31.07.2019 change 31.07.2019

Animals not able to keep up with adaptation to climate change

Photo: Fotolia Photo: Fotolia

While some species adapt their life cycles to climate change, this happens too slowly to ensure that populations survive in the long run. The risk also concerns birds such as magpie, murre or sparrow.

The pace of climate change is faster than the rate at which many species are able to adapt, the authors of meta-analyses presented in the latest "Nature Communications" say. The team of 64 experts from 18 countries was led by Viktoria Radchuk from the Leibniz Institute for the Zoo and Wildlife Research (Leibniz-IZW). One of the co-author of the study is a zoologist from the University of Life Sciences in Poznań, Prof. Piotr Tryjanowski.

Different animal species react in different ways to climate changes, for example higher temperatures or rainfall changes. Animals and plants can change the range of their occurrence, such as crymophilic species that move towards the poles or upwards (if the terrain allows it). The time of breeding and raising offspring may also change, as well as the time of seasonal migrations or falling into a winter sleep. Behaviours of this type are closely related to the conditions prevailing in the environment. Changing one forces changing the other.

To assess animal responses to climate change, scientists reviewed over 10,000 scientific publications, focusing on data from 71 of them, concerning 17 different animal species. They do not have good news: although the studied species quite often react to climate changes, they are unable to keep up with them.

"Our research focused on birds because complete data on other groups were scarce" - says lead author Viktoriia Radchuk. "We demonstrate that in temperate regions, the rising temperatures are associated with the shift of the timing of biological events to earlier dates" - she adds.

"This suggests that species can stay in their warming habitat, as long as they change fast enough to cope with climate change" - says Steven Beissinger of the University of California at Berkeley. But one of the authors of the publication, Alexandre Courtiol from Leibniz-IZW, reserves: "This is unlikely to be the case because even populations undergoing adaptive change, do so at a pace that does not guarantee their persistence". In practice, "persistent effects" mean maintaining a sufficiently large number of offspring and survival of the population.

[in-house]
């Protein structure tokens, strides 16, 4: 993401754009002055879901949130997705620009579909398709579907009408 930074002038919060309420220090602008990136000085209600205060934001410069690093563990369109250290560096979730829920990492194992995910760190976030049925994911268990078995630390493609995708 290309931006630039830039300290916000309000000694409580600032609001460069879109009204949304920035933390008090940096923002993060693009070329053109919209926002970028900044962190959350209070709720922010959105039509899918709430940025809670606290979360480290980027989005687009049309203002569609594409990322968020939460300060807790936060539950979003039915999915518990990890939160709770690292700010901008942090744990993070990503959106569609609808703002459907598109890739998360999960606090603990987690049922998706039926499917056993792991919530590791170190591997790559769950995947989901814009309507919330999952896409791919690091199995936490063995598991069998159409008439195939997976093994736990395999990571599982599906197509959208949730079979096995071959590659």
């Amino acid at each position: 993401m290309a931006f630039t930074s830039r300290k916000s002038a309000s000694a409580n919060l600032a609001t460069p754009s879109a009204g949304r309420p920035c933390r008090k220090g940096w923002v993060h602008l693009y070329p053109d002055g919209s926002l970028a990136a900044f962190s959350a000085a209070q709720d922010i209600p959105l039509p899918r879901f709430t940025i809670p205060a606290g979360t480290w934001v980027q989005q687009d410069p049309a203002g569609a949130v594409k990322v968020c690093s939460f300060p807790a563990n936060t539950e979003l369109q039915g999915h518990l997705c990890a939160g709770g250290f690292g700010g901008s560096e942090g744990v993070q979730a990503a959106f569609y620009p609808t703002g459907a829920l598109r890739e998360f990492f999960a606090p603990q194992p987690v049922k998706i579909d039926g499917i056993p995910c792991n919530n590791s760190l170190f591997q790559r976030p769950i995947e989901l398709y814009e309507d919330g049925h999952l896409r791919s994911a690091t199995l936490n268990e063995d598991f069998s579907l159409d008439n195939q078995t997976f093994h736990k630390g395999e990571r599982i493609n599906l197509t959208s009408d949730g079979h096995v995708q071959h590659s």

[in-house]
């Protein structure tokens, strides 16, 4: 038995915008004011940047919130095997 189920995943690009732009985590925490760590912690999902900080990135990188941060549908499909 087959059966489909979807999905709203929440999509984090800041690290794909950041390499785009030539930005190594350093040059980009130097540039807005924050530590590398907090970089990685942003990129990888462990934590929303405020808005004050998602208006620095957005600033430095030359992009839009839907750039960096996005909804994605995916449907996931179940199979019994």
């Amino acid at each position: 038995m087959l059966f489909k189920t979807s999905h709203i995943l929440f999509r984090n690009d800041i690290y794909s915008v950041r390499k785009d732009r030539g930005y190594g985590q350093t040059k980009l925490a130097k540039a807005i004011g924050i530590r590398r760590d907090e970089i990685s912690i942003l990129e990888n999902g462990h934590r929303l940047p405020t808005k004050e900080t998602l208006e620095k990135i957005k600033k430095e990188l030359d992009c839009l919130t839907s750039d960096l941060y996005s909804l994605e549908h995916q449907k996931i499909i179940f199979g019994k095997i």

Researchers are concerned that the analysed data mainly concern common and abundant species such as the common magpie, the great tit or the European pied flycatcher, which are known to cope with changes relatively well.

"Adaptive responses among rare or endangered species remain to be analysed. We fear that the forecasts of population persistence for such species of conservation concern will be even more pessimistic" - stresses Stephanie Kramer-Schadt, an ecologist at Leibniz-IZW.

Researchers hope that their analyses and data will stimulate research on the potential resilience of animal populations to climate change and help their future, better conservation.

The fact that the Earth is rapidly warming no longer raises any doubts. The average temperature is currently 1 degree Celsius higher compared to the time before the rapid industrial development. The main factor that causes climate change is the emission of greenhouse gases resulting from human activity.

Researchers warn that rapid climate change threatens many species of animals and plants (there are even mentions of contemporary mass extinction), whose disappearance from the surface of the Earth may affect the condition of entire ecosystems. This may have environmental, economic and health consequences.

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